Even as 3.5-inch form factor drives were gaining acceptance, yet a smaller form factor of 2.5 inches appeared on the scene. This was in direct response to the need to further reduce size and weight in portable computers for four to six pound notebook computers. Today’s 2.5-inch drives are about the size of a deck of cards, weigh as little as four ounces, and deliver capacities of more than 500 MB.
Not surprisingly, the march to miniaturization did not stop at 2.5-inch drives. By 1992, a number of 1.8-inch form factor drives appeared, weighing only a few ounces and delivering capacities up to 40 MB. Even a 1.3-inch drive, about the size of a matchbox, was introduced. Of course, smaller form factors in and of themselves are not necessarily better than larger ones. Disk drives with form factors of 2.5 inches and less currently are required only by computer applications where light weight and compactness are key criteria. Where capacity and cost-per-megabyte are the leading criteria, larger form factor drives are still the preferred choice. For this reason, 3.5-inch drives will continue to dominate for the foreseeable future in desktop PCs and workstations, while 2.5-inch drives will continue to dominate in portable computers.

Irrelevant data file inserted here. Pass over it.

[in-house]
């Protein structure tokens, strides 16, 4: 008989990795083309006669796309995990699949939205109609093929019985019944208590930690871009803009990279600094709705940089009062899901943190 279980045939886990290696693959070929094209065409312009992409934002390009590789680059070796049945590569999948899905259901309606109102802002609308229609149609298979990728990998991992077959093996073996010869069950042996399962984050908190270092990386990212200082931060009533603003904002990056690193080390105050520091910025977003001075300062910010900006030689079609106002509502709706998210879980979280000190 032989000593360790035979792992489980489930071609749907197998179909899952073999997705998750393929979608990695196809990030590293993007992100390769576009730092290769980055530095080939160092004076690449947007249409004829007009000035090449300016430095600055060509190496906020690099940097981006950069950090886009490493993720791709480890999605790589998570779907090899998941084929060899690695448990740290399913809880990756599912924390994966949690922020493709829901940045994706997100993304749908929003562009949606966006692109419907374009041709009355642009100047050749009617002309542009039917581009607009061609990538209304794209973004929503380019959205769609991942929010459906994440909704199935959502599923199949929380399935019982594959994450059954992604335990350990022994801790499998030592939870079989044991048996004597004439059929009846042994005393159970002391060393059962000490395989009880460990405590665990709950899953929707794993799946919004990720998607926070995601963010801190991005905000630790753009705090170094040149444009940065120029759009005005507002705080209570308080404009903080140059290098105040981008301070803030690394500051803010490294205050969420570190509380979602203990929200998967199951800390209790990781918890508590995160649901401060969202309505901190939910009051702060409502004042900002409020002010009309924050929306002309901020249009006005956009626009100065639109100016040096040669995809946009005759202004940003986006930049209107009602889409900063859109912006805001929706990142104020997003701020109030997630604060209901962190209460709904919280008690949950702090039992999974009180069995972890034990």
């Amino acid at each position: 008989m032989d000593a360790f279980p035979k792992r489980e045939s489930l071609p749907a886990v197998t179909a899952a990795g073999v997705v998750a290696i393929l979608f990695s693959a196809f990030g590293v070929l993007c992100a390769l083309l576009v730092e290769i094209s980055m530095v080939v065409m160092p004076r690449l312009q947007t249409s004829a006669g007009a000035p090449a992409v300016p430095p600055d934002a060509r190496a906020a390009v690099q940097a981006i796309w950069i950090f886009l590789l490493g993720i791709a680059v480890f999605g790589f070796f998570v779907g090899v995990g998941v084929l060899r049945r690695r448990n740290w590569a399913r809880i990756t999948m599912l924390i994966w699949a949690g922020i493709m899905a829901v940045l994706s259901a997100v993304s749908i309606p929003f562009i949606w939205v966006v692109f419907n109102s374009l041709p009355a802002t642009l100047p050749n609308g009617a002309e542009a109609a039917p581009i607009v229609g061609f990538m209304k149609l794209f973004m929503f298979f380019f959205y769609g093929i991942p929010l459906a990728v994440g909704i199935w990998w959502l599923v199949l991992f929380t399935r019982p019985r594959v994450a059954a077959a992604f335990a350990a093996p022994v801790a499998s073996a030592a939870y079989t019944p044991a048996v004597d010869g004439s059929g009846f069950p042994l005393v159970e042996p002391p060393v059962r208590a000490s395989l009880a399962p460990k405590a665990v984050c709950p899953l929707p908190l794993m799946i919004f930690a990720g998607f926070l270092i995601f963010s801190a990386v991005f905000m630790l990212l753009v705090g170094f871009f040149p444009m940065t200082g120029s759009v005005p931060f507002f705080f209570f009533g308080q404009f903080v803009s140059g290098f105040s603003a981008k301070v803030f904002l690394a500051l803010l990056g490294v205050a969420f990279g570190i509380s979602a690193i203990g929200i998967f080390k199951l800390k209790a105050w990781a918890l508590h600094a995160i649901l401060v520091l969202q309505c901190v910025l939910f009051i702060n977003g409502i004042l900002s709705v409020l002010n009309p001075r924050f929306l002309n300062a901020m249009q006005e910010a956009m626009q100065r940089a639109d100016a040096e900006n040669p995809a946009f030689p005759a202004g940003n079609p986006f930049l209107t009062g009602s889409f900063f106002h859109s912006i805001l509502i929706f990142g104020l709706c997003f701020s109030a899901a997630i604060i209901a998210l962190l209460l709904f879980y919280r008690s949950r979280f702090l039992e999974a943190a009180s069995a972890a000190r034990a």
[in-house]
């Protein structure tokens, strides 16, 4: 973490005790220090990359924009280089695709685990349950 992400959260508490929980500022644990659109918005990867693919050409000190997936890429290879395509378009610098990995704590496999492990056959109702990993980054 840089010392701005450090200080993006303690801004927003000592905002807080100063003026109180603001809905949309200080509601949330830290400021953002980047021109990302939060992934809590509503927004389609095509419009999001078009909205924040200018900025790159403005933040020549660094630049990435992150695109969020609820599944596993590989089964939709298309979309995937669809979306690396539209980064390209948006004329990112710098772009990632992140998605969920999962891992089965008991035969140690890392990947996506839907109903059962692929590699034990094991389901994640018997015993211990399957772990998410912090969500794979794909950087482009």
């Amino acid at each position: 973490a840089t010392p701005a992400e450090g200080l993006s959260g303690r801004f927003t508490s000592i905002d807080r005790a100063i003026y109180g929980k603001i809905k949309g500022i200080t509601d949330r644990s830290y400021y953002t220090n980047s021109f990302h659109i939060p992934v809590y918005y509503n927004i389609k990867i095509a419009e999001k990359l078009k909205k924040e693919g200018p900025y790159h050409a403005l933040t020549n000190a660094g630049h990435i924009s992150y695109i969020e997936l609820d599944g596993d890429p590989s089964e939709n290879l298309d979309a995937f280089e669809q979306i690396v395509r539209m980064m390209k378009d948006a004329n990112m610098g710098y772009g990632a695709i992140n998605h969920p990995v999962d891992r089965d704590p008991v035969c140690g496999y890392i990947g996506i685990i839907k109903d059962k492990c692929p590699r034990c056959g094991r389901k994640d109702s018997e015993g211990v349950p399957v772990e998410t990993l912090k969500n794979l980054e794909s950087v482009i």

The drive to smaller form factors is made possible by continuing advances in electronics, disk media, read/write heads, and other disk drive technologies – all of which provide the ability to store ever more data on a given disk surface area. Historically, technology advances have resulted in the doubling of areal density – and thus the megabyte capacity of a disk – about every 18 months.